Adolescence is a time of profound biological, cognitive, emotional, and interpersonal change. In a synthesis of current research, Simpson (2001) argues that the “quality and quantity of developmental change in adolescence rival that of infancy and early childhood” (p. 30).
To further appreciate the complexity of this dynamic era, Simpson delineates 10 interrelated tasks of adolescence:
- adjusting to sexually maturing bodies and feelings
- developing and applying abstract thinking
- establishing more advanced perspective taking
- applying new coping skills with respect to decision making, problem solving, and conflict resolution
- identifying meaningful moral, value, and belief systems
- understanding and expressing more complex emotional experiences
- forming mutually close and supportive friendships
- establishing key aspects of identity
- meeting the demands of increasingly mature roles and responsibilities
- renegotiating relationships with parents and other adults with an emphasis on the balance between autonomy and connection (p. 31)
Under the best of circumstances, successfully achieving these developmental milestones is challenging, especially for students who have had significant negative academic, emotional, and social experiences at school. Many Spire students have experienced great frustration in mainstream schools, where their academic and social/emotional difficulties were exposed and their strengths underestimated or unrecognized. Consequently, they often refuse new tasks or quickly abandon any task that appears overly challenging. Further, some of our students have endured significant peer rejection, which can result in pervasive mistrust of others and difficulty in taking interpersonal risks.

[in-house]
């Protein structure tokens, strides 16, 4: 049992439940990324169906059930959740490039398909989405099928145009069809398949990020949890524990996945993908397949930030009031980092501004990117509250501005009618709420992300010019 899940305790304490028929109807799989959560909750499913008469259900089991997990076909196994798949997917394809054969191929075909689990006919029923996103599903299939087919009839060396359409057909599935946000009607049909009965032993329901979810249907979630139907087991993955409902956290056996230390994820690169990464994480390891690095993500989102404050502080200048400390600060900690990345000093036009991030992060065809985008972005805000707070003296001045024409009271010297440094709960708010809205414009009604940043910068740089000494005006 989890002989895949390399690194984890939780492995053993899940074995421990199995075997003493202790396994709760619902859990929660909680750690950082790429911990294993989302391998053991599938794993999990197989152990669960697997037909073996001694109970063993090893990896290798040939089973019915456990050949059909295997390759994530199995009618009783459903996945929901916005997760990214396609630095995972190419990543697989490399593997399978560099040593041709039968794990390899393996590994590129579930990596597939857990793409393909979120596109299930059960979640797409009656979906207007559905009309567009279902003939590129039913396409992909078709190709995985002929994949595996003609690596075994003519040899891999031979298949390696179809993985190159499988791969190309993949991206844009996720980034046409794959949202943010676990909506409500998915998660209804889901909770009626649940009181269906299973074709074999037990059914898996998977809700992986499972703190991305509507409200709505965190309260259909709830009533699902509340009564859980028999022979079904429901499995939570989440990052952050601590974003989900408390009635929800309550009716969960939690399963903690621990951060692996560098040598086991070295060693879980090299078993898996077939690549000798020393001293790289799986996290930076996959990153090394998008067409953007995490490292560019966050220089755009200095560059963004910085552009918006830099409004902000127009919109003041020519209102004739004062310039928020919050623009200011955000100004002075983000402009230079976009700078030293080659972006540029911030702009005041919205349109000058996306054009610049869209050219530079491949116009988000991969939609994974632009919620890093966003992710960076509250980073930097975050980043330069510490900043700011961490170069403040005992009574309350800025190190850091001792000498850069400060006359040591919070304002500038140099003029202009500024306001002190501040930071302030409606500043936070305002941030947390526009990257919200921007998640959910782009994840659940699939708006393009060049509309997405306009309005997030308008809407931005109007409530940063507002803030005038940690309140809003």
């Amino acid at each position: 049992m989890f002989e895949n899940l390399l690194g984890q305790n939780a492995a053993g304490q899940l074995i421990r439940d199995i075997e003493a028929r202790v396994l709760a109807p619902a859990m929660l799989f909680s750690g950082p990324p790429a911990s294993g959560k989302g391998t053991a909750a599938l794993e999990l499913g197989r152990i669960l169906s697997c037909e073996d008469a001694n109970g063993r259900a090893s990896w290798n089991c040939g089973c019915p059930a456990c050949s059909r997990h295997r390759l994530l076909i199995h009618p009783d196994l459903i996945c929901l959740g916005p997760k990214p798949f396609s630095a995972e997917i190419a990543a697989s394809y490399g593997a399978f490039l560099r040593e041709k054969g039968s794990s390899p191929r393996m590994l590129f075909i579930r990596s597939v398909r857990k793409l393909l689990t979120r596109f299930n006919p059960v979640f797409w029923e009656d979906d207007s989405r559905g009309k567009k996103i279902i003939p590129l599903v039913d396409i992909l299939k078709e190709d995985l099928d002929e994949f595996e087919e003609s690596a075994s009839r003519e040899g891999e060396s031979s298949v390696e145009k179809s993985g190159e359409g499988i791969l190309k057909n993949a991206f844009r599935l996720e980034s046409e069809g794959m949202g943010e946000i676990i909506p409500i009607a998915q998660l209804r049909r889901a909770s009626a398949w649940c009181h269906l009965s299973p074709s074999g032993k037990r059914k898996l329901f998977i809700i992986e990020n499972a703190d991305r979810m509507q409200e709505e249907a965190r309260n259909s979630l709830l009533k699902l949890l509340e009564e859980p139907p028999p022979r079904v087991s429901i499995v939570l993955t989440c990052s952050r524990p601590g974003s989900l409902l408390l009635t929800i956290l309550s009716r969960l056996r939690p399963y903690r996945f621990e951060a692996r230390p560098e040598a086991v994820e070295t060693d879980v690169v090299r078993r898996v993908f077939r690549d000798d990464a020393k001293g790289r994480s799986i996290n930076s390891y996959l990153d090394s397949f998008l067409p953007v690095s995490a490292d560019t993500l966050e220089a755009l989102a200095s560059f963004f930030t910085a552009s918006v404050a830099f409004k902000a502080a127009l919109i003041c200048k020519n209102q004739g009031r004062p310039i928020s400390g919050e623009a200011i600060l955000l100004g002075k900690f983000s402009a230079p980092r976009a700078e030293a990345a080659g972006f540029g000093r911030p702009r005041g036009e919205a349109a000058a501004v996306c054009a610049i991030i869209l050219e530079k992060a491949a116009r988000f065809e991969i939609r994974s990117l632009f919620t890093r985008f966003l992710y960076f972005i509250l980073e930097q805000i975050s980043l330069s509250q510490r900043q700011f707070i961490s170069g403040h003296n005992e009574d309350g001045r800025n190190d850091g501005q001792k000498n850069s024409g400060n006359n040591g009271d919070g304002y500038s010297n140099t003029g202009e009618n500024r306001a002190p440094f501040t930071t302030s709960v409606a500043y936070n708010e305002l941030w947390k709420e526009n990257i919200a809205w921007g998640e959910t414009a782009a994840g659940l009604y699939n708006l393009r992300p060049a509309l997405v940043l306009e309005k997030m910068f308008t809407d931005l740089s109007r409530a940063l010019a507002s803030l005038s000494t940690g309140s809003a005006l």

It is important to realize that emotion and cognition are inextricably linked. Research shows, for example, that positive mood increases one’s attention, creative thinking, and effective problem solving, while negative mood decreases attention, comprehension and memory. In addition, each time a student learns new information, a memory is created for both the information learned and the emotion associated with that new learning. Therefore, pairing positive emotions with new learning can foster a student’s excitement and confidence for learning. This speaks to the value of our passionate, patient, and innovative teaching team whose expertise and enthusiasm for learning can engage reluctant or struggling learners.
Furthermore, The Spire School’s “Know Thyself” curriculum was created to assist our students as they overcome past negative school experiences and develop an array of skills necessary to meet the tasks of adolescence and young adulthood. Essential strategies that we discuss within a context of a supportive, educational environment include:
- Executive function skills — to help organize and manage school projects such as goal-setting and time management strategies
- Coping and stress management skills
- Strategies to regulate troublesome emotional states
- Social skills, such as conflict resolution and anger management
- Skills that involve self-regulation and maintenance, including self-care, confidence-building and self-advocacy
In an effort to help our students to extend these skills beyond the walls of The Spire School, we emphasize active collaboration with parents and professionals involved in our students’ lives. As a unified team, we can help to pave the way for students’ academic and life success.